Half of the Battle: Rape culture
by audreysantello on February 23, 2017 - 12:39pm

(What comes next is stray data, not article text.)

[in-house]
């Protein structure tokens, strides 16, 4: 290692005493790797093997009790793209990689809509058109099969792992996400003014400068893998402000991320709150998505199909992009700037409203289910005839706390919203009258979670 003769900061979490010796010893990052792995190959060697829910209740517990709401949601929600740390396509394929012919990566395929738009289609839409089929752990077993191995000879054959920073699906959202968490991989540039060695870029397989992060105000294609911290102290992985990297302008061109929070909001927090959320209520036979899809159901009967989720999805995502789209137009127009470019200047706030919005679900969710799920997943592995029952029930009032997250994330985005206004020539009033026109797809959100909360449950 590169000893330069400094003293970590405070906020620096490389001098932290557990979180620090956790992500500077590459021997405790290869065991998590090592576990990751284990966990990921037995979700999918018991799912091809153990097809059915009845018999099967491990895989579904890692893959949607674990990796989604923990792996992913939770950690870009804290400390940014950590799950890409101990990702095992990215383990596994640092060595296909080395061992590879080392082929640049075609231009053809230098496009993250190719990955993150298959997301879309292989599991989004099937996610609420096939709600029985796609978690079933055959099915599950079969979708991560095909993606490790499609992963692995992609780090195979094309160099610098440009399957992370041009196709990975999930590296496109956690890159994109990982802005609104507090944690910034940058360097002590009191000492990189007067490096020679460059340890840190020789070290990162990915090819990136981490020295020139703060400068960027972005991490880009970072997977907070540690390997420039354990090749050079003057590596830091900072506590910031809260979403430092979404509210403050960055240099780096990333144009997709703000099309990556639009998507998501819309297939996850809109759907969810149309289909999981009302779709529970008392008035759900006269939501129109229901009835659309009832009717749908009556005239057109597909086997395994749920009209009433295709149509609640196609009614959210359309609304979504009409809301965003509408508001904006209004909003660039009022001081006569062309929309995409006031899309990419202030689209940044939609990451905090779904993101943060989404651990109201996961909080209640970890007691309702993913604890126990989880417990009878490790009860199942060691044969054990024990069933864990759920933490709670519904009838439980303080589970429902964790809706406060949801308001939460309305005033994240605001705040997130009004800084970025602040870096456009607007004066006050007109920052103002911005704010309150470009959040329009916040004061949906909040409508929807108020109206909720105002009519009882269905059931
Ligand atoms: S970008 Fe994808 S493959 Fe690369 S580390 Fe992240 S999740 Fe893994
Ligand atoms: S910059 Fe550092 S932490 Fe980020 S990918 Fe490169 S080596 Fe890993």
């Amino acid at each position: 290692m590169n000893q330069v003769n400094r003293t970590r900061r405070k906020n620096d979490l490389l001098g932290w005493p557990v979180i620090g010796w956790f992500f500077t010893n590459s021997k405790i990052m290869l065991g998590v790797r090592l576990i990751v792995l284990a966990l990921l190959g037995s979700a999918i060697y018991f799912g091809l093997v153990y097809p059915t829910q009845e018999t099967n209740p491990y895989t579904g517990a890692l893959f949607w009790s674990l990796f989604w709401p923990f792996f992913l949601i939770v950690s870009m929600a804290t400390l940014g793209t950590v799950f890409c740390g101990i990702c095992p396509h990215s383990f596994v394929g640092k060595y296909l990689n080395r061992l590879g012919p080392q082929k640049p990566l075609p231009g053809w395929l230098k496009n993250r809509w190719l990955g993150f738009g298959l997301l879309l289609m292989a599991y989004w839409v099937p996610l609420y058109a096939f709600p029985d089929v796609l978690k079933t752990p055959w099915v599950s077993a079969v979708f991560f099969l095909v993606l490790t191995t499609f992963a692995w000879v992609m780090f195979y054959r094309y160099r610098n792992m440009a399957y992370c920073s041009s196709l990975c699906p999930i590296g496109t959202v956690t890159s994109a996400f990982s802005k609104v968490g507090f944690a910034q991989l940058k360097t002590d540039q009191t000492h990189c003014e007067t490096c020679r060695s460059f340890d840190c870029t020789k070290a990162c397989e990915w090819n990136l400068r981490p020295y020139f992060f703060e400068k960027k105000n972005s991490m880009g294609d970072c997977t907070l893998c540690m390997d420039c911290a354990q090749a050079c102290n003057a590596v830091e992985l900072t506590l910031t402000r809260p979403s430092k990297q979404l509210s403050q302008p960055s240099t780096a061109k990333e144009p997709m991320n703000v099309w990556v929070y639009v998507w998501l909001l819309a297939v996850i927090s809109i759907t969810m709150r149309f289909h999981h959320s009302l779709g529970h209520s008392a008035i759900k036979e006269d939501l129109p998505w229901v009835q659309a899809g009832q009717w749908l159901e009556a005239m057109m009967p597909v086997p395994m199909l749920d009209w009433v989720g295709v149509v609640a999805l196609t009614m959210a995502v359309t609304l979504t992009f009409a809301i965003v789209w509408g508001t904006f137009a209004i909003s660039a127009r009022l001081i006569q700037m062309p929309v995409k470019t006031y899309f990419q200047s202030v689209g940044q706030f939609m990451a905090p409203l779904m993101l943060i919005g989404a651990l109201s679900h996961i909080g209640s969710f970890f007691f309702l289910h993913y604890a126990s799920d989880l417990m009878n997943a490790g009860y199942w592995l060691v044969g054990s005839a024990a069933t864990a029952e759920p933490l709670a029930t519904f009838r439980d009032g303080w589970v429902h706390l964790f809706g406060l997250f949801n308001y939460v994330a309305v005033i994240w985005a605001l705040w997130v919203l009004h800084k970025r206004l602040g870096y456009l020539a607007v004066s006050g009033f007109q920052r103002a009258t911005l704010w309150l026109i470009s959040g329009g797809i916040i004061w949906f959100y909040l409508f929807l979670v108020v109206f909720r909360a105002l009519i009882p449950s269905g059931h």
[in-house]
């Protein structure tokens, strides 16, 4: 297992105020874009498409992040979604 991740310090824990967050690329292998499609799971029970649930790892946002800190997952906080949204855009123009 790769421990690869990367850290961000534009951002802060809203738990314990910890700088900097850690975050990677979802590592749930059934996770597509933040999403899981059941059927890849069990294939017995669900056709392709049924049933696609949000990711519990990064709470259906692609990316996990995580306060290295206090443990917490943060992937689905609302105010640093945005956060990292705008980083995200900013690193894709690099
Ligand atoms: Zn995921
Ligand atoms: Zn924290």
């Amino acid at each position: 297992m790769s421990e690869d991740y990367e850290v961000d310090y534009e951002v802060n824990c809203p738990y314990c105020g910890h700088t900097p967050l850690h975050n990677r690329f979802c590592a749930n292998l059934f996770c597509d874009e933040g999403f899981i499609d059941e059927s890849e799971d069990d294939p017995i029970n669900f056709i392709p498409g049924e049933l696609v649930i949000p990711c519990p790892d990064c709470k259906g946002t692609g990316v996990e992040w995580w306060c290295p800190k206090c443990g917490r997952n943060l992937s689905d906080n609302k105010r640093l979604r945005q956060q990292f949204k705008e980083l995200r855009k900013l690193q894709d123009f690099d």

Women are being blamed for being too sexy, wearing revealing clothes or drinking and thereby being raped. In fact, according to the article “Women to blame for being raped” written by the United Kingdom Daily Mail, 1/3 of Britons believe a women who flirts with other men is partially or completely responsible for being assaulted sexually. This statistics is hard to believe and very frightening for the future. It demonstrates how society prevails social attitudes that have an effect on the normalization of sexual abuse and assault. This study was made in United Kingdom, but all over the world, an enormous amount of people have this vision of rape. On the contrary, other people find this outraging and want to encourage women to speak out against the harassment made daily against them with the belief that it will reduce these serious abuse. The article “Ethiopia’s women vow to turn tide of violence, rape and murder” discusses many real life situation that have occurred in Ethiopia, such as the story of Hanna Lalango; a 16 year old girl who was abducted by a group of men in her home town in Ethiopia. She was sexually abused over several days and died in result of her injuries, one month later. This story provoked the female Ethiopian activists to take action in reducing sexual violence in the African countries, as it happens too often. The “Justice for Hanna campaign” emerged from this story to encourage women in African countries to speak out in the name of all of those who have been abducted sexually in their life. The goal of this campaign was to reduce sexual abuse. Ethiopia, being an African country considering women as low class and inferior, may be the reason why so much story such as Hanna, happen. If women are not given the same equal rights as men, then rape culture will continue to be normal. In fact, according to an article written by Philip, an author from HowAfrica, Ethiopia is the 10th country with the most rape in the world, with surprisingly Canada in 8th position. Ethiopia is considered the country with the highest rate of violence against women, which most of the time is related with sexual abuse. A report by the United Nations found that 60% of women are victims of sexual violence in their lives. It is very common for the men to kidnap a girl or a women and rape her until she gets pregnant. Girls as young as eleven can be victim of those kidnapping. In the case of Canada, it is reported that 1 in 3 girls have experienced sexual abuse and that only 6% of these were reported to the police. In the past year, many regions of Canada, and in particular Montreal, have taken action to reduce those serious sexual abuse made all over the world to women. “Rallies across Quebec denounce rape culture” written by CTV news Montreal, discusses how women and men rallied throughout Quebec to denounce sexual abuse. More than 1000 people attended this rally and protested at Montreal’s Emilie Gamelin Park before marching to Club Soda. A former journalist, Sue Montgomery, participated to the “been raped, never reported” movement to encourage women and young girls to speak out about how common and horrendous rape is. Speaking and calling out for support is the best way to prevent such things happening. Discussing sexual battle is half of the battle; the next step is to figure out a way to stop it.